Vote Saves Modern Library in Connecticut
By Margaret Foster | Online Only | July 29, 2008
This summer, red signs and green signs in the front lawns of Suffield, Conn., have revealed a town divided over plans to build a new library in place of a modern one built in its historic district in 1972.
"Some people absolutely love it; some people absolutely hate it. Almost no one has no opinion of it," says Bill Moncrief, chairman of the National Register-listed Suffield Historic District.
The signs are gone now. The people have spoken. In a July 22 referendum, residents voted 2,556 to 1,525 against spending $13.6 million on a new library to take the place of the Kent Memorial Library, designed by Warren Platner.
"The vote was fabulous news," says Brad Schide, circuit rider at the Connecticut Trust for Historic Preservation. Even if the referendum had passed, the local historic district "always had the trump vote anyway," he says, and could protect the library.
Despite the vote, the Connecticut Trust for Historic Preservation intends to keep the Kent Library on its list of most endangered historic structures. Many residents may have simply voted against spending millions on a new library, not necessarily protecting the old, overcrowded one, whose roof leaks.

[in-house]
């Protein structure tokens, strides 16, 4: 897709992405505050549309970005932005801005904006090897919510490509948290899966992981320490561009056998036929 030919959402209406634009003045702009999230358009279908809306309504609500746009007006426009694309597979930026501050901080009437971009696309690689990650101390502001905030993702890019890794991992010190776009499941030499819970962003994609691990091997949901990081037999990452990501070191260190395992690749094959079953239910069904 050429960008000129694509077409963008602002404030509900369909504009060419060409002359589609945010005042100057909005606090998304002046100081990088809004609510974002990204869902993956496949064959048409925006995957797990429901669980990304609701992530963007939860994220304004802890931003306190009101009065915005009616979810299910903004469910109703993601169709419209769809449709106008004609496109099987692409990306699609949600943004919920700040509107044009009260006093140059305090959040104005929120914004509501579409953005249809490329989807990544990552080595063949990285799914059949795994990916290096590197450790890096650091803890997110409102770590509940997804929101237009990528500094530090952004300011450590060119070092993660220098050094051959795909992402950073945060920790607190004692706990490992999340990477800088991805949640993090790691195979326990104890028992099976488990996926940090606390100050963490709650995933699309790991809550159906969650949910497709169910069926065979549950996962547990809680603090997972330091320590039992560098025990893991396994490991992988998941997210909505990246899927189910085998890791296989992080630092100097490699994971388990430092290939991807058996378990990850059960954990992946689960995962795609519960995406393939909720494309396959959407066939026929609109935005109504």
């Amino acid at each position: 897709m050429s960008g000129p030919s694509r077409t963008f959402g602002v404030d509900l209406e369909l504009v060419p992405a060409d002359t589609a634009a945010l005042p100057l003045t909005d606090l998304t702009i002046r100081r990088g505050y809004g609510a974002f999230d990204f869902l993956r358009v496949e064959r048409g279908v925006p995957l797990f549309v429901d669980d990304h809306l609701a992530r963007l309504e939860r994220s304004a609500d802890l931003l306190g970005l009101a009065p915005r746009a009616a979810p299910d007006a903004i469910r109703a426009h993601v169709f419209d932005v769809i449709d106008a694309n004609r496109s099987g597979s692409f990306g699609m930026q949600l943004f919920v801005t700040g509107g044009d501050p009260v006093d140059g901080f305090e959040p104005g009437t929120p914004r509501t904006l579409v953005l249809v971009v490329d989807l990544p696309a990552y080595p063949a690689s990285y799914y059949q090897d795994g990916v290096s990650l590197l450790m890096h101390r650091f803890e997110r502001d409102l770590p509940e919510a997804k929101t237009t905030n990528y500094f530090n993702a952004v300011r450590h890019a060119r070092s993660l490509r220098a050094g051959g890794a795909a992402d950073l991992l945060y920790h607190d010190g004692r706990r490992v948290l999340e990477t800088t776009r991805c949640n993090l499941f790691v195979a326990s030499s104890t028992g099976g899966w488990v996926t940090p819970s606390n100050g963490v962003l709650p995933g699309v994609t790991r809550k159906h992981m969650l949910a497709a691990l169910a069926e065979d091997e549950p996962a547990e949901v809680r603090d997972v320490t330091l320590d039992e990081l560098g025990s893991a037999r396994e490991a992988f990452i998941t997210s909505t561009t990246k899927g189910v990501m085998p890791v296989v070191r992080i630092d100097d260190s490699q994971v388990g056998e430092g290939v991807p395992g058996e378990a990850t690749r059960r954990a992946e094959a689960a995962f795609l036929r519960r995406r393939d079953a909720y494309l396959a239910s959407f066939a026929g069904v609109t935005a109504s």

Moncrief's group is seeking grants to hire a consultant to determine the best library for Suffield. "The town has to step back and reevaluate and decide what we're going to do," he says, noting that its options may include choosing another site or moving the Kent Library.
A renovation and addition to the old library would cost almost half as much as a new library, according to an estimate by Hartford-based Crosskey Architects, whose principal is a board member of the Connecticut Trust.
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